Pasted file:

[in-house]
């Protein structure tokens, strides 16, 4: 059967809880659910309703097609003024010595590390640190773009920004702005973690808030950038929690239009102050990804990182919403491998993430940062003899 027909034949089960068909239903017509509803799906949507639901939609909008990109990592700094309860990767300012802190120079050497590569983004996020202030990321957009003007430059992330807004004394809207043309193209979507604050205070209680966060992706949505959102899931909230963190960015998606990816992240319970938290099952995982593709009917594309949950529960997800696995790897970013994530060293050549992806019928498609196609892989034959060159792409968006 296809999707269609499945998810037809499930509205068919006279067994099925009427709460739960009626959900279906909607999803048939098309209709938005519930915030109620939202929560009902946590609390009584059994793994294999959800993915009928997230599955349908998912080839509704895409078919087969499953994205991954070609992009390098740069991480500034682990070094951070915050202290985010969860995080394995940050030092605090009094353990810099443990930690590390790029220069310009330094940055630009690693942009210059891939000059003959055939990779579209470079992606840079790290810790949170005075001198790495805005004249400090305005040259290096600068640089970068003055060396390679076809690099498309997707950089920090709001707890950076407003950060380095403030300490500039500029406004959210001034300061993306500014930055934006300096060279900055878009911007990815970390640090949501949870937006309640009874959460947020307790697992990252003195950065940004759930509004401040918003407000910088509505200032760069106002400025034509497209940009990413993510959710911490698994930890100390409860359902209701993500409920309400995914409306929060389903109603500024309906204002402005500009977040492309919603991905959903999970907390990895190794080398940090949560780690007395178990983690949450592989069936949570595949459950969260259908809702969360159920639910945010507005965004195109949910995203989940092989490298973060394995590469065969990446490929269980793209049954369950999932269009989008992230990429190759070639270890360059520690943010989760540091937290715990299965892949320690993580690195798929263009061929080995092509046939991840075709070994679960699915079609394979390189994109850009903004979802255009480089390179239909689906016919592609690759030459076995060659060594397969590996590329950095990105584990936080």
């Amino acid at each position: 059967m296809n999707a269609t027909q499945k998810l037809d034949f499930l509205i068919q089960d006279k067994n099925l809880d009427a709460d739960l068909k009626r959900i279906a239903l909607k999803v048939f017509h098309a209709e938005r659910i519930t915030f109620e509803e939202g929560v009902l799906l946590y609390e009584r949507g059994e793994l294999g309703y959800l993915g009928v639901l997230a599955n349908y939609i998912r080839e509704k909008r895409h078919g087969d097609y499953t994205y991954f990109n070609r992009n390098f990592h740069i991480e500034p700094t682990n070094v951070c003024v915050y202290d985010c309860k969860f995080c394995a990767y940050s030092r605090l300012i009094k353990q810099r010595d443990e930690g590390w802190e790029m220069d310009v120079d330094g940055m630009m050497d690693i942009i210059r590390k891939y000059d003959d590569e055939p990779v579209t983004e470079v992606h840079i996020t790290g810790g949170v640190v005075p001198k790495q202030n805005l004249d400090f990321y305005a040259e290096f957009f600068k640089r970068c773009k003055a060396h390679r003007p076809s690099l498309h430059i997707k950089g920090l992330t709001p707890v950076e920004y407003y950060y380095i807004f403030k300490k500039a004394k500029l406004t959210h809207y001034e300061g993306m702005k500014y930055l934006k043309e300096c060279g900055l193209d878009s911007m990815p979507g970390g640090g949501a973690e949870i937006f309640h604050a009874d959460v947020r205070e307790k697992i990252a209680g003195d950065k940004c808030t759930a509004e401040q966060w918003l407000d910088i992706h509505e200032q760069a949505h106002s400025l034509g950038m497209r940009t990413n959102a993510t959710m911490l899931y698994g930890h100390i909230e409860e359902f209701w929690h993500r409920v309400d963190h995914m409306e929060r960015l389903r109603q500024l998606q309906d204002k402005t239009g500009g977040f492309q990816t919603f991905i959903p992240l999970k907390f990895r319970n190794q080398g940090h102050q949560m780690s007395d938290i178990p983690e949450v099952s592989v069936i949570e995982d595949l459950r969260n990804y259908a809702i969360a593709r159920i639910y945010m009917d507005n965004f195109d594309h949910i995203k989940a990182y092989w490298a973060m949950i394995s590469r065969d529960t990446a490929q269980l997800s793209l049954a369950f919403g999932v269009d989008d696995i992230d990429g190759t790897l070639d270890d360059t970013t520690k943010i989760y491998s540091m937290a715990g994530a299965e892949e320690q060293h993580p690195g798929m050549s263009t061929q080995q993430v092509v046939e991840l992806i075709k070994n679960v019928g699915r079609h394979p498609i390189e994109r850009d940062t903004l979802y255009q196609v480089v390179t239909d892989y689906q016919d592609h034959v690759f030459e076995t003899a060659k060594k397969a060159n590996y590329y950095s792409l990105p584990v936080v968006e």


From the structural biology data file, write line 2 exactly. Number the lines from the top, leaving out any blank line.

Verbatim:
């Protein structure tokens, strides 16, 4: 059967809880659910309703097609003024010595590390640190773009920004702005973690808030950038929690239009102050990804990182919403491998993430940062003899 027909034949089960068909239903017509509803799906949507639901939609909008990109990592700094309860990767300012802190120079050497590569983004996020202030990321957009003007430059992330807004004394809207043309193209979507604050205070209680966060992706949505959102899931909230963190960015998606990816992240319970938290099952995982593709009917594309949950529960997800696995790897970013994530060293050549992806019928498609196609892989034959060159792409968006 296809999707269609499945998810037809499930509205068919006279067994099925009427709460739960009626959900279906909607999803048939098309209709938005519930915030109620939202929560009902946590609390009584059994793994294999959800993915009928997230599955349908998912080839509704895409078919087969499953994205991954070609992009390098740069991480500034682990070094951070915050202290985010969860995080394995940050030092605090009094353990810099443990930690590390790029220069310009330094940055630009690693942009210059891939000059003959055939990779579209470079992606840079790290810790949170005075001198790495805005004249400090305005040259290096600068640089970068003055060396390679076809690099498309997707950089920090709001707890950076407003950060380095403030300490500039500029406004959210001034300061993306500014930055934006300096060279900055878009911007990815970390640090949501949870937006309640009874959460947020307790697992990252003195950065940004759930509004401040918003407000910088509505200032760069106002400025034509497209940009990413993510959710911490698994930890100390409860359902209701993500409920309400995914409306929060389903109603500024309906204002402005500009977040492309919603991905959903999970907390990895190794080398940090949560780690007395178990983690949450592989069936949570595949459950969260259908809702969360159920639910945010507005965004195109949910995203989940092989490298973060394995590469065969990446490929269980793209049954369950999932269009989008992230990429190759070639270890360059520690943010989760540091937290715990299965892949320690993580690195798929263009061929080995092509046939991840075709070994679960699915079609394979390189994109850009903004979802255009480089390179239909689906016919592609690759030459076995060659060594397969590996590329950095990105584990936080």